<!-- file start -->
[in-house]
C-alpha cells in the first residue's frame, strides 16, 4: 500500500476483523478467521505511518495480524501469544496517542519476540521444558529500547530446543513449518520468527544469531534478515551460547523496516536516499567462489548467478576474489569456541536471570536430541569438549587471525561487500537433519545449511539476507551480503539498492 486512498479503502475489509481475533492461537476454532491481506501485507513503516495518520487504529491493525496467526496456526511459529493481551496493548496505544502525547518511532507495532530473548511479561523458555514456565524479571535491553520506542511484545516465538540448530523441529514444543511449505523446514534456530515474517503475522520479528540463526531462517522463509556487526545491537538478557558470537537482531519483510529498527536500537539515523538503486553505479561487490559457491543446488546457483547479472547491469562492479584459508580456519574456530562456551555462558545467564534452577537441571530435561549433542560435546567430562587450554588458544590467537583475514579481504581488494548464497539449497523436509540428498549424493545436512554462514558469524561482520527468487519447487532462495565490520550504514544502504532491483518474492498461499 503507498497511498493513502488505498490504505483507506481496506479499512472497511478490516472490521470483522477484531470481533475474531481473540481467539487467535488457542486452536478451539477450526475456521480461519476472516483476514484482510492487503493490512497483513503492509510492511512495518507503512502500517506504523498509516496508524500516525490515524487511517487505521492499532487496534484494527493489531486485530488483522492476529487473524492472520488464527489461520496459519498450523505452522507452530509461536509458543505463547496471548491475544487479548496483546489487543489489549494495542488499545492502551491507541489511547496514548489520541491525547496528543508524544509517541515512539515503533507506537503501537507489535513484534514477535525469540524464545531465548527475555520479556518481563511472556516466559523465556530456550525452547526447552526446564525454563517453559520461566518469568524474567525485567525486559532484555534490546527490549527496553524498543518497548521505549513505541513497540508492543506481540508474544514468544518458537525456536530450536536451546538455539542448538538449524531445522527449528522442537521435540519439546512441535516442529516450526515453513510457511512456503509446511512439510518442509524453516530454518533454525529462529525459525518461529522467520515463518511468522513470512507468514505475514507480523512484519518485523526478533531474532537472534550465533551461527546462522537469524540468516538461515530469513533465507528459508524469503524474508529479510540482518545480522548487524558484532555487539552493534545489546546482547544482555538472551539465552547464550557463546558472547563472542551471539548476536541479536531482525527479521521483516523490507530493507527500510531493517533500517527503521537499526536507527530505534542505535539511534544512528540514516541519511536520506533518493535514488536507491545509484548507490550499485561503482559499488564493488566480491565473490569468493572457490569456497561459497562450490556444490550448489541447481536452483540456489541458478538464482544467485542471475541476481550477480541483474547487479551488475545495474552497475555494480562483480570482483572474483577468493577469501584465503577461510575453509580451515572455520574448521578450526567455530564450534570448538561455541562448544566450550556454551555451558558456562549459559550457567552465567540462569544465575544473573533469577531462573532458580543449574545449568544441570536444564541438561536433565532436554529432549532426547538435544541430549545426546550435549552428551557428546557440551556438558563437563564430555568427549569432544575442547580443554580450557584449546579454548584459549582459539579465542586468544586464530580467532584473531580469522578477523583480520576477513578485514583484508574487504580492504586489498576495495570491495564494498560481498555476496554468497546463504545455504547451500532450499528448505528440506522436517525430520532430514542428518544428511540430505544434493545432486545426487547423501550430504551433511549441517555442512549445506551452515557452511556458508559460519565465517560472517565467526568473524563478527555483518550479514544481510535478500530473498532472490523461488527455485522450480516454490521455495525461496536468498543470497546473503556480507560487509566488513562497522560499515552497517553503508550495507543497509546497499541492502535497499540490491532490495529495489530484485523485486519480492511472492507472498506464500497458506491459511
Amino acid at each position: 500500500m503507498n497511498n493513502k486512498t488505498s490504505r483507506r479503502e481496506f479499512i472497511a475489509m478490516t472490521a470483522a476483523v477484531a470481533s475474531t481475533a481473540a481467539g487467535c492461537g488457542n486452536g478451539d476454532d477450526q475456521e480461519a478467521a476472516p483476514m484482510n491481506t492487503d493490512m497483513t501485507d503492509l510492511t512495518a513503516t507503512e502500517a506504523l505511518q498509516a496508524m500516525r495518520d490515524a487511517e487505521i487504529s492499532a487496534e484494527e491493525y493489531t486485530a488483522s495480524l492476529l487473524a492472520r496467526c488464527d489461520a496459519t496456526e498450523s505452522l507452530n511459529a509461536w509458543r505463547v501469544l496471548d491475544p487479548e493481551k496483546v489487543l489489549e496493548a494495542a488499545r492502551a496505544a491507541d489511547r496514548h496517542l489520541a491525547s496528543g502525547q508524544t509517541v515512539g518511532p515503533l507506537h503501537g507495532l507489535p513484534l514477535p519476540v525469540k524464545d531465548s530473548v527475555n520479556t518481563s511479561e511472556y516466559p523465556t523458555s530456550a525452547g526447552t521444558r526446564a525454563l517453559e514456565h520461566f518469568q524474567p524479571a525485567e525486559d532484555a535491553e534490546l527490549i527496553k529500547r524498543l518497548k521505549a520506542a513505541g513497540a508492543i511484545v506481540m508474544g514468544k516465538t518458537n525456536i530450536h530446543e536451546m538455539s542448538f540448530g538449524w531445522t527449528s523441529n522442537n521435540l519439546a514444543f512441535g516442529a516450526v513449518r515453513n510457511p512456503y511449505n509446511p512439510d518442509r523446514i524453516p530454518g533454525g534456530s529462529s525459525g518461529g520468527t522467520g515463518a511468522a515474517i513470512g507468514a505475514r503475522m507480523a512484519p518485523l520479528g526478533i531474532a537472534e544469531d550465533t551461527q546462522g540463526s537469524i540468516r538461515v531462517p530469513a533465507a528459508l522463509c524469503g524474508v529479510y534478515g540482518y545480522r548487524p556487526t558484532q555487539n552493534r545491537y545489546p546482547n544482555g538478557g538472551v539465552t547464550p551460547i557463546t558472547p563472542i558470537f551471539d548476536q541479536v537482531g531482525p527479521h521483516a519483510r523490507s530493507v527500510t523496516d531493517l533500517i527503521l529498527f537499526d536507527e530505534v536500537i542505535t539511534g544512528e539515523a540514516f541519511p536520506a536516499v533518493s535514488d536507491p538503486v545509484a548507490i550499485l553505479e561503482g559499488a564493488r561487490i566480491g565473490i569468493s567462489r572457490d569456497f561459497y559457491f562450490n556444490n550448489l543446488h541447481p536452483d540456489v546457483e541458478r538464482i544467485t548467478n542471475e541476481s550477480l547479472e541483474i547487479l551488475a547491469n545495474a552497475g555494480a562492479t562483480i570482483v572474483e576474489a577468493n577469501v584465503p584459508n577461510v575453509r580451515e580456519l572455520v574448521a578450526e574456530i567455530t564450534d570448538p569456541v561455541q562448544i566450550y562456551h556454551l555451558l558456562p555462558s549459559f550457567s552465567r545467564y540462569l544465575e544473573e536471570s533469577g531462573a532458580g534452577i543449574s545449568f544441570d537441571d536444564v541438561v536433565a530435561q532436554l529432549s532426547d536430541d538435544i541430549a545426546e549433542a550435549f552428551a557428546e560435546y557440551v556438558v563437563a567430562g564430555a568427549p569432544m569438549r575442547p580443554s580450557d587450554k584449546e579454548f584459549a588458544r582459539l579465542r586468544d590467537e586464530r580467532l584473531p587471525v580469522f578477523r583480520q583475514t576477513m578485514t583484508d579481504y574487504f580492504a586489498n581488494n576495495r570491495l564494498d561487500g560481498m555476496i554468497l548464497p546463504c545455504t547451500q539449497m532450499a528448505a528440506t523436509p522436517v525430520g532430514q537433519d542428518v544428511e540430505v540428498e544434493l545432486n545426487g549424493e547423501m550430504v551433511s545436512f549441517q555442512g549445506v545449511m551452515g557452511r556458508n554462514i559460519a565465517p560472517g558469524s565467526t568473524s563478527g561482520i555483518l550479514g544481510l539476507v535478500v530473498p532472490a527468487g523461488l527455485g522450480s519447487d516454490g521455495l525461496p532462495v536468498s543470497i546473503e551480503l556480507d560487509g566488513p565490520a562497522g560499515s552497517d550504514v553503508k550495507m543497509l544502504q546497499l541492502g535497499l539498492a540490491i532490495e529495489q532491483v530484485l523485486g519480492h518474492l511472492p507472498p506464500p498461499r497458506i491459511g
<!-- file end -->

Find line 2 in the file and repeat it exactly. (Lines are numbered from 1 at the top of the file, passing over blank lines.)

C-alpha cells in the first residue's frame, strides 16, 4: 500500500476483523478467521505511518495480524501469544496517542519476540521444558529500547530446543513449518520468527544469531534478515551460547523496516536516499567462489548467478576474489569456541536471570536430541569438549587471525561487500537433519545449511539476507551480503539498492 486512498479503502475489509481475533492461537476454532491481506501485507513503516495518520487504529491493525496467526496456526511459529493481551496493548496505544502525547518511532507495532530473548511479561523458555514456565524479571535491553520506542511484545516465538540448530523441529514444543511449505523446514534456530515474517503475522520479528540463526531462517522463509556487526545491537538478557558470537537482531519483510529498527536500537539515523538503486553505479561487490559457491543446488546457483547479472547491469562492479584459508580456519574456530562456551555462558545467564534452577537441571530435561549433542560435546567430562587450554588458544590467537583475514579481504581488494548464497539449497523436509540428498549424493545436512554462514558469524561482520527468487519447487532462495565490520550504514544502504532491483518474492498461499 503507498497511498493513502488505498490504505483507506481496506479499512472497511478490516472490521470483522477484531470481533475474531481473540481467539487467535488457542486452536478451539477450526475456521480461519476472516483476514484482510492487503493490512497483513503492509510492511512495518507503512502500517506504523498509516496508524500516525490515524487511517487505521492499532487496534484494527493489531486485530488483522492476529487473524492472520488464527489461520496459519498450523505452522507452530509461536509458543505463547496471548491475544487479548496483546489487543489489549494495542488499545492502551491507541489511547496514548489520541491525547496528543508524544509517541515512539515503533507506537503501537507489535513484534514477535525469540524464545531465548527475555520479556518481563511472556516466559523465556530456550525452547526447552526446564525454563517453559520461566518469568524474567525485567525486559532484555534490546527490549527496553524498543518497548521505549513505541513497540508492543506481540508474544514468544518458537525456536530450536536451546538455539542448538538449524531445522527449528522442537521435540519439546512441535516442529516450526515453513510457511512456503509446511512439510518442509524453516530454518533454525529462529525459525518461529522467520515463518511468522513470512507468514505475514507480523512484519518485523526478533531474532537472534550465533551461527546462522537469524540468516538461515530469513533465507528459508524469503524474508529479510540482518545480522548487524558484532555487539552493534545489546546482547544482555538472551539465552547464550557463546558472547563472542551471539548476536541479536531482525527479521521483516523490507530493507527500510531493517533500517527503521537499526536507527530505534542505535539511534544512528540514516541519511536520506533518493535514488536507491545509484548507490550499485561503482559499488564493488566480491565473490569468493572457490569456497561459497562450490556444490550448489541447481536452483540456489541458478538464482544467485542471475541476481550477480541483474547487479551488475545495474552497475555494480562483480570482483572474483577468493577469501584465503577461510575453509580451515572455520574448521578450526567455530564450534570448538561455541562448544566450550556454551555451558558456562549459559550457567552465567540462569544465575544473573533469577531462573532458580543449574545449568544441570536444564541438561536433565532436554529432549532426547538435544541430549545426546550435549552428551557428546557440551556438558563437563564430555568427549569432544575442547580443554580450557584449546579454548584459549582459539579465542586468544586464530580467532584473531580469522578477523583480520576477513578485514583484508574487504580492504586489498576495495570491495564494498560481498555476496554468497546463504545455504547451500532450499528448505528440506522436517525430520532430514542428518544428511540430505544434493545432486545426487547423501550430504551433511549441517555442512549445506551452515557452511556458508559460519565465517560472517565467526568473524563478527555483518550479514544481510535478500530473498532472490523461488527455485522450480516454490521455495525461496536468498543470497546473503556480507560487509566488513562497522560499515552497517553503508550495507543497509546497499541492502535497499540490491532490495529495489530484485523485486519480492511472492507472498506464500497458506491459511